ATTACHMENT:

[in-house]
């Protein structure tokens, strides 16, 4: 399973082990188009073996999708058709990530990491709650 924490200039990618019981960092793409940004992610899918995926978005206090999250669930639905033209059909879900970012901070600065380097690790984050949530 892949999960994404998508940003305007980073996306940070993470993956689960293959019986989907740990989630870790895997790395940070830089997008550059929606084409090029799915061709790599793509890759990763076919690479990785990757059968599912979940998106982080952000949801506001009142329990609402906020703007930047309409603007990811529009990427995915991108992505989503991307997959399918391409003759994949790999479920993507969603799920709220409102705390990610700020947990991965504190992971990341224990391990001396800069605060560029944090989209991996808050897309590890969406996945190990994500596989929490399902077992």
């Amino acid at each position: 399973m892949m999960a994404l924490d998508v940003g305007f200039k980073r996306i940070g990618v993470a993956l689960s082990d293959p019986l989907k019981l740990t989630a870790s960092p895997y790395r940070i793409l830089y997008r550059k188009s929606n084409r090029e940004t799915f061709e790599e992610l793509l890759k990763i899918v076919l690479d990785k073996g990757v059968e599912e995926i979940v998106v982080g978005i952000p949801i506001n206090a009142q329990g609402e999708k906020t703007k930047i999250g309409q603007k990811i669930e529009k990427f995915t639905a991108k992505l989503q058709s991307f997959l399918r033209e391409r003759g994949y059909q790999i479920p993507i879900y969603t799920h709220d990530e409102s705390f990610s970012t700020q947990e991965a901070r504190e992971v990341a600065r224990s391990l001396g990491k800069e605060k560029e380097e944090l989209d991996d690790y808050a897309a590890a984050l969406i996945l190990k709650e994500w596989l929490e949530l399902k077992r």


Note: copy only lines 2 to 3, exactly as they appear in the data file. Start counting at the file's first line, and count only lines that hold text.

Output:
């Protein structure tokens, strides 16, 4: 399973082990188009073996999708058709990530990491709650 924490200039990618019981960092793409940004992610899918995926978005206090999250669930639905033209059909879900970012901070600065380097690790984050949530 892949999960994404998508940003305007980073996306940070993470993956689960293959019986989907740990989630870790895997790395940070830089997008550059929606084409090029799915061709790599793509890759990763076919690479990785990757059968599912979940998106982080952000949801506001009142329990609402906020703007930047309409603007990811529009990427995915991108992505989503991307997959399918391409003759994949790999479920993507969603799920709220409102705390990610700020947990991965504190992971990341224990391990001396800069605060560029944090989209991996808050897309590890969406996945190990994500596989929490399902077992």
């Amino acid at each position: 399973m892949m999960a994404l924490d998508v940003g305007f200039k980073r996306i940070g990618v993470a993956l689960s082990d293959p019986l989907k019981l740990t989630a870790s960092p895997y790395r940070i793409l830089y997008r550059k188009s929606n084409r090029e940004t799915f061709e790599e992610l793509l890759k990763i899918v076919l690479d990785k073996g990757v059968e599912e995926i979940v998106v982080g978005i952000p949801i506001n206090a009142q329990g609402e999708k906020t703007k930047i999250g309409q603007k990811i669930e529009k990427f995915t639905a991108k992505l989503q058709s991307f997959l399918r033209e391409r003759g994949y059909q790999i479920p993507i879900y969603t799920h709220d990530e409102s705390f990610s970012t700020q947990e991965a901070r504190e992971v990341a600065r224990s391990l001396g990491k800069e605060k560029e380097e944090l989209d991996d690790y808050a897309a590890a984050l969406i996945l190990k709650e994500w596989l929490e949530l399902k077992r």